"My son's death was a planned, political murder...it must be reinvestigated."
—Vithal Pandya, father of the late Haren Pandya, former Gujarat revenue minister, to Outlook on November 7, 2007
Dead men tell many tales, particularly a man who had in his time claimed that he would be killed for speaking out. And indeed is murdered later. In a sense, Haren Pandya's taped interview with Outlook in August '02 proved prophetic. Last week, we released excerpts from the recording in which Pandya confirmed a meeting Narendra Modi had with some cabinet colleagues, senior police officials and bureaucrats on the night of February 27, '02, just after the Godhra train incident. At the meeting, he was said to have instructed them to "allow people to vent their anger and not come in the way of a Hindu backlash". While relating, Pandya had asked that his identity not be revealed, saying "I will be killed". He was assassinated six months later.
Pandya had reason to be nervous—rumour had been circulating that he was the minister who had deposed before the citizens' tribunal set up to look into the Gujarat riots which claimed at least 2,000 lives. After Outlook released the tape, more than four years after the minister's death, Justice Hosbet Suresh, retired judge of the Bombay High Court, confirms his identity: "The minister who deposed before us in the Concerned Citizens Tribunal was Haren Pandya, then a cabinet minister in the Modi government. Pandya told us two important things. One was about the meeting on February 27." The judge says Pandya said the seniormost police officials were told by Modi that they should expect a Hindu reaction. "They were also told they should do nothing to contain this reaction."
Justice Suresh says the tribunal went on to ask Pandya more details about Modi's role and also posed an all-important question: what would Pandya have done if he was home minister? "Pandya replied that I would have confined Godhra to Godhra itself. It was Modi who wanted to take Godhra to the rest of Gujarat," says the Justice. Pandya had testified before the tribunal just two months after the riots. His testimony was included in the tribunal's report although his identity had not been revealed.
On March 26, '03, Pandya was found dead in his car parked outside a public park in Ahmedabad. One Asghar Ali was arrested and a POTA court headed by Judge Sonia Gokani in an 800-page verdict delivered on June 25 this year sentenced him to life imprisonment till his natural death. Eight others also received life sentences. In all, there had been 12 accused in the case. At the time, Jagruti Pandya, the slain minister's wife, had questioned the CBI's case, even going to the extent of saying that "Haren was popular among Muslims, they would not have killed him". The irony is that today she prefers a "no comment". Her name is also among the panel of BJP candidates being considered for the Ellisbridge Vidhan Sabha seat once represented by her husband.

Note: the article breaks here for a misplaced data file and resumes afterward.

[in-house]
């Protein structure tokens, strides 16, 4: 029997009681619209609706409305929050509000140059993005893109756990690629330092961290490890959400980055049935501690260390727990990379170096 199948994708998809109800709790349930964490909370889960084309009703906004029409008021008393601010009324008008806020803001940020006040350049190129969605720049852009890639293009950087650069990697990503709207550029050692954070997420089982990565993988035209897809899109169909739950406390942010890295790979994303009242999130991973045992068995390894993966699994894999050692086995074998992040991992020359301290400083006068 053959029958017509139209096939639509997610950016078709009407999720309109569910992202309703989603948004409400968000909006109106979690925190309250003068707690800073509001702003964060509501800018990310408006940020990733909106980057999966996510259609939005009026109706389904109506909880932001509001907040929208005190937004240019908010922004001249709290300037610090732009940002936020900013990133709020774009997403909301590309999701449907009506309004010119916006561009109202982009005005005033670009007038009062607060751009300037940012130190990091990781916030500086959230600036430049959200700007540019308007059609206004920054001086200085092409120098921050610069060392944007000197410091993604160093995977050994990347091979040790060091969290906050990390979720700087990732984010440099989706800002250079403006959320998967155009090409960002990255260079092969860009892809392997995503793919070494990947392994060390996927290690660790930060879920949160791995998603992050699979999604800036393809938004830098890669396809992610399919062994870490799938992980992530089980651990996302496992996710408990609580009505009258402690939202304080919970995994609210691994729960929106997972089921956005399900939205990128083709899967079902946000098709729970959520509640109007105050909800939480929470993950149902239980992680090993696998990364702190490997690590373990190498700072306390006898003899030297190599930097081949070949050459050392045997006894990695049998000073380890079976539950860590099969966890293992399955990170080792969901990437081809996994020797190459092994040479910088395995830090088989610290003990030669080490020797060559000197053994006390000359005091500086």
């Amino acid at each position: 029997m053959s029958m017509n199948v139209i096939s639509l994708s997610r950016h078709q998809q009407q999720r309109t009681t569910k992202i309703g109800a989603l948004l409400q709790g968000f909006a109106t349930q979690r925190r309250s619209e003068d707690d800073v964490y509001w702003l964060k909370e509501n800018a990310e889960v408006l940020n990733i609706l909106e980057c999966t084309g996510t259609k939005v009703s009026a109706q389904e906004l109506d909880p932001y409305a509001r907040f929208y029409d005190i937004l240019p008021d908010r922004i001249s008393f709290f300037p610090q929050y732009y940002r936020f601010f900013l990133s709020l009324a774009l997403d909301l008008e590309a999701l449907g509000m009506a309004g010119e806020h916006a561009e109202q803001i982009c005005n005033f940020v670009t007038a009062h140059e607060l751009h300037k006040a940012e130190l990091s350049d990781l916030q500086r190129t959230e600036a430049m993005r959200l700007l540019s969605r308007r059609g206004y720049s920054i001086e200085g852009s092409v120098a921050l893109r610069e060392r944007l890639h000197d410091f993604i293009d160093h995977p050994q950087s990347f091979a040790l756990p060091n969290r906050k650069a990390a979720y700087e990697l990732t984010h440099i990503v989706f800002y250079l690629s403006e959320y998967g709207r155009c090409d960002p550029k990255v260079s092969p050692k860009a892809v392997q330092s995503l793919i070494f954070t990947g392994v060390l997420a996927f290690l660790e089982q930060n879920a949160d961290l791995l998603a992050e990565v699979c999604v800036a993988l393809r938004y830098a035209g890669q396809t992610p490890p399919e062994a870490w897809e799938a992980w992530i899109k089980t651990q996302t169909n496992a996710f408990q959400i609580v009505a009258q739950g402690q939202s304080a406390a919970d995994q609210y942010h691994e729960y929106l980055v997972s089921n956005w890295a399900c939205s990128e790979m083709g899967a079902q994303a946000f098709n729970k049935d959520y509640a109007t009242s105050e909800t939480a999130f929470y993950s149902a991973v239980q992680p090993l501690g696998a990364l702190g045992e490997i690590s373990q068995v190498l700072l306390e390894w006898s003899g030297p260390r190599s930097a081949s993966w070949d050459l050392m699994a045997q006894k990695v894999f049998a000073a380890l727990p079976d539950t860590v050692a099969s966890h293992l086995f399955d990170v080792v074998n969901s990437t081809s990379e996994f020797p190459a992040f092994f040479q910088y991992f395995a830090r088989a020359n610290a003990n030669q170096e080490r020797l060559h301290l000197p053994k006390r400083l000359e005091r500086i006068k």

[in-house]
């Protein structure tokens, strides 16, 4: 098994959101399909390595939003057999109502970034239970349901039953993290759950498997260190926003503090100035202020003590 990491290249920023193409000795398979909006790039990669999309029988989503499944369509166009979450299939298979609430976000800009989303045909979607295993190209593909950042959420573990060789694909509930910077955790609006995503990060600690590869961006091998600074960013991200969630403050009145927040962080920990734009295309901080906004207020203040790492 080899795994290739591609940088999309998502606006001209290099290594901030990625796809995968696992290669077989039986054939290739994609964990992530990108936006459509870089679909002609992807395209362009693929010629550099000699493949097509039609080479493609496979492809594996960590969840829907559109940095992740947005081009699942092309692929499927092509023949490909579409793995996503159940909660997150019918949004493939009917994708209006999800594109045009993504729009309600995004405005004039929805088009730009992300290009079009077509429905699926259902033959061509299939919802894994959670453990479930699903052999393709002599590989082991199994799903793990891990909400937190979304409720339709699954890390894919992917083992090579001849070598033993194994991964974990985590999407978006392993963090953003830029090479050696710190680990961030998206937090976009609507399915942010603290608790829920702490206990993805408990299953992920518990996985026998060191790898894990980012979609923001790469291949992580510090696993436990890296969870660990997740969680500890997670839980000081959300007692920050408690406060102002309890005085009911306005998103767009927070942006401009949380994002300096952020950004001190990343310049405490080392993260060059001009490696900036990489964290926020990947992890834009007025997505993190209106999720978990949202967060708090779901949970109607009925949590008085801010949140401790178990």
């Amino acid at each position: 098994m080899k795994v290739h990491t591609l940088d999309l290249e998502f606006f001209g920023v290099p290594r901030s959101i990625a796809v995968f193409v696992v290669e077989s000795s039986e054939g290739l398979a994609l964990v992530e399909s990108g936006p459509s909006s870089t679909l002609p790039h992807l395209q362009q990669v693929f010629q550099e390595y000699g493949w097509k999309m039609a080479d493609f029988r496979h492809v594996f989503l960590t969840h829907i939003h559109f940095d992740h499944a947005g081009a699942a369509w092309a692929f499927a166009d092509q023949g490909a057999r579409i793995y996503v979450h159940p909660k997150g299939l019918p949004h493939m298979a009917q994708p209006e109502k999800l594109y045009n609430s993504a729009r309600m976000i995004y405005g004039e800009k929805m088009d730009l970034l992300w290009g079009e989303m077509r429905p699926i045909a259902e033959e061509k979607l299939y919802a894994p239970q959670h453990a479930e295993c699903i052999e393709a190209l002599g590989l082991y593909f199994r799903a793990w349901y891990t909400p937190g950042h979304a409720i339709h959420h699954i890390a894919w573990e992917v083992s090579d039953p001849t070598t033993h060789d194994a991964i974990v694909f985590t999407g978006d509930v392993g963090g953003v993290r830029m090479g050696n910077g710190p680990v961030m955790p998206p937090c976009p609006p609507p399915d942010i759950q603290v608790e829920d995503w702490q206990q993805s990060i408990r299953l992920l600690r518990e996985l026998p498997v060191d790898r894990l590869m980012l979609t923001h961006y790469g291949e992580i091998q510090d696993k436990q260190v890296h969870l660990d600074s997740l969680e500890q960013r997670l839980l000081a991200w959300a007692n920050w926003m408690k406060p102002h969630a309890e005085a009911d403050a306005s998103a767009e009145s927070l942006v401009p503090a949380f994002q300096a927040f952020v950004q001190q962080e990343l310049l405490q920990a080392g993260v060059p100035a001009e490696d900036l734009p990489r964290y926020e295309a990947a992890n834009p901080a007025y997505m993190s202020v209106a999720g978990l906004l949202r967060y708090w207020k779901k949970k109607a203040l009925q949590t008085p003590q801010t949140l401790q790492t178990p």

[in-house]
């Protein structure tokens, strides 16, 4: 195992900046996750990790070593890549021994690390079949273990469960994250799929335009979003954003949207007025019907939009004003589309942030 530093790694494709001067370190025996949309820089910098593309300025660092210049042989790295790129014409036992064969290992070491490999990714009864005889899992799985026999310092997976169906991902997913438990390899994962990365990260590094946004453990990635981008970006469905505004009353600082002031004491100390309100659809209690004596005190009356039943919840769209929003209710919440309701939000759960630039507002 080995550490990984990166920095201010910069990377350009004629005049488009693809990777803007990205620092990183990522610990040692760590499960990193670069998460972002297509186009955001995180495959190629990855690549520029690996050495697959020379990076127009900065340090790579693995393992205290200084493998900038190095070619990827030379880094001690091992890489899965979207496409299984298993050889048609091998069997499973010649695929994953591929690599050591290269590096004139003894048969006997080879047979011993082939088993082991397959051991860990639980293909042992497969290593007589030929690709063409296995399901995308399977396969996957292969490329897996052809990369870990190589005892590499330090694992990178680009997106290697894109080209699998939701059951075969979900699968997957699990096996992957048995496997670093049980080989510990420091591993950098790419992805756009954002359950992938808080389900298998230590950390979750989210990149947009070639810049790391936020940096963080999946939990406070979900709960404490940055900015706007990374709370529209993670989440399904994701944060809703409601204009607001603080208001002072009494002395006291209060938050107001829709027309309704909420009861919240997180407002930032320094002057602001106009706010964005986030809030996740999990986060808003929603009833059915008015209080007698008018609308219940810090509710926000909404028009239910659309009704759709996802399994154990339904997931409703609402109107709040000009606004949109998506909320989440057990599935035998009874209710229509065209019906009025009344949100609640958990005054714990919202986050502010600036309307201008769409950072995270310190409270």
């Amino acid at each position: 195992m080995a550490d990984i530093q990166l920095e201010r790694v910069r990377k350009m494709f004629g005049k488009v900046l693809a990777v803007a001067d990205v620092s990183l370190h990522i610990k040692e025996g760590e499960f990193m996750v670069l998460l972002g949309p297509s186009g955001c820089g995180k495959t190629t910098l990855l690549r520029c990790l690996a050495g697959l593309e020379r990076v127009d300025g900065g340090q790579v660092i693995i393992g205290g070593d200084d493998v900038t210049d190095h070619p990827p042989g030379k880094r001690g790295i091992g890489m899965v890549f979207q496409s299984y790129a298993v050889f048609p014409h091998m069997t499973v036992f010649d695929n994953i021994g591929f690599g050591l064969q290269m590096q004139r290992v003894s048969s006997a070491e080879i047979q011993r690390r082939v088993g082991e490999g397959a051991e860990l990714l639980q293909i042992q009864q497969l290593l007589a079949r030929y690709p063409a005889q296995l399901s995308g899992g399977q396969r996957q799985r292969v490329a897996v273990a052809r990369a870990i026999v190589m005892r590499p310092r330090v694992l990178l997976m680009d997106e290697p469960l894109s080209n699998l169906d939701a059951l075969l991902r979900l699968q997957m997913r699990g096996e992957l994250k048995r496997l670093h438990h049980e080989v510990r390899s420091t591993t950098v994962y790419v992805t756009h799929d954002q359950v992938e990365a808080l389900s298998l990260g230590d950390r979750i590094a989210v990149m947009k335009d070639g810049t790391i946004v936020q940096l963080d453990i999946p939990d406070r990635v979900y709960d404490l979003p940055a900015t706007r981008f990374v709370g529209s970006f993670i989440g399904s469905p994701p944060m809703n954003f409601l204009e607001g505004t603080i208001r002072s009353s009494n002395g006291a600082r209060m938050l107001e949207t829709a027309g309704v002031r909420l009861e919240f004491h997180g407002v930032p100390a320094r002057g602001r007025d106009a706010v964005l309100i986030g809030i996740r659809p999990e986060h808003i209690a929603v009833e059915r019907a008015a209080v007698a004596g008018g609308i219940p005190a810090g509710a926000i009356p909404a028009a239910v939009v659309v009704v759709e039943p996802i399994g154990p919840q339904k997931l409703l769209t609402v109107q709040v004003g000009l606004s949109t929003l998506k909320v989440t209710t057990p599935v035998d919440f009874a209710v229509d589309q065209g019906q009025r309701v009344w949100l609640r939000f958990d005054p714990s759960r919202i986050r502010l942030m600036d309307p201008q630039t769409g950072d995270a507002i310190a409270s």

In spite of the convictions, many people in Gujarat continue to believe that Pandya was murdered at the express orders of his political rivals in the BJP. His father, Vithal Pandya, 80, in particular kept the campaign alive and never believed the naive version that "Muslims killed him". "If you proceed on erroneous assumptions and data, the conclusions are bound to be wrong...his case must be reinvestigated," he says.
Pandya Sr openly says that Modi subverted the CBI investigation, at a time when Gandhinagar MP and the BJP's 'Iron Man' L.K. Advani was the NDA Union home minister. He points out that the infamous ex-DIG, D.G. Vanzara, had acted as a sort of pointsman for the case. Till he landed behind bars for the Sohrabuddin fake encounter case, Vanzara had been seen as Modi's encounter specialist. It's a sort of indictment that today, in Gujarat, all the political parties opposing Modi ask why there have been no encounters since Vanzara was arrested.
The father is not the only one who's questioned the official version of the Pandya murder. Members of the Hindutva parivar, the RSS, VHP and even his own BJP have turned against Modi. They now plan to highlight the fact that Pandya openly feared for his life. As a leading dissident VHP leader put it, "If this can happen to a BJP man, you can well imagine what can happen to others."
Suresh Mehta, former BJP chief minister and now a frontline strategist for the rebels, has even gone to the extent of suggesting that Modi himself instigated the Godhra incident in order to orchestrate a riot. He told Outlook he was aware that the CM had held several crucial meetings on February 27. "Though I was a cabinet minister in the government, I was not invited to participate in these meetings...perhaps because my views were well-known and I would not have condoned his plans. But news travels and we all heard from others what Modi had said to officials at the meetings," he says.
Arjun Modvadia, Congress legislature party leader, says he has gone on record to demand a reinvestigation of the Pandya case. It's clear now that Modi had turned against Pandya much before his death. The high-profile, articulate leader had even been denied a ticket for the 2002 elections. Perhaps Pandya would have been forgotten after that. But his murder has ended up making him a larger-than-life figure and a constant irritant for Modi. In communally polarised Gujarat, harping on the massacre of Muslims will not damage Modi. But the suggestion that he acted against a committed BJP leader has angered his own Hindu parivar, many of whom the Gujarat chief minister has already alienated by his arrogance.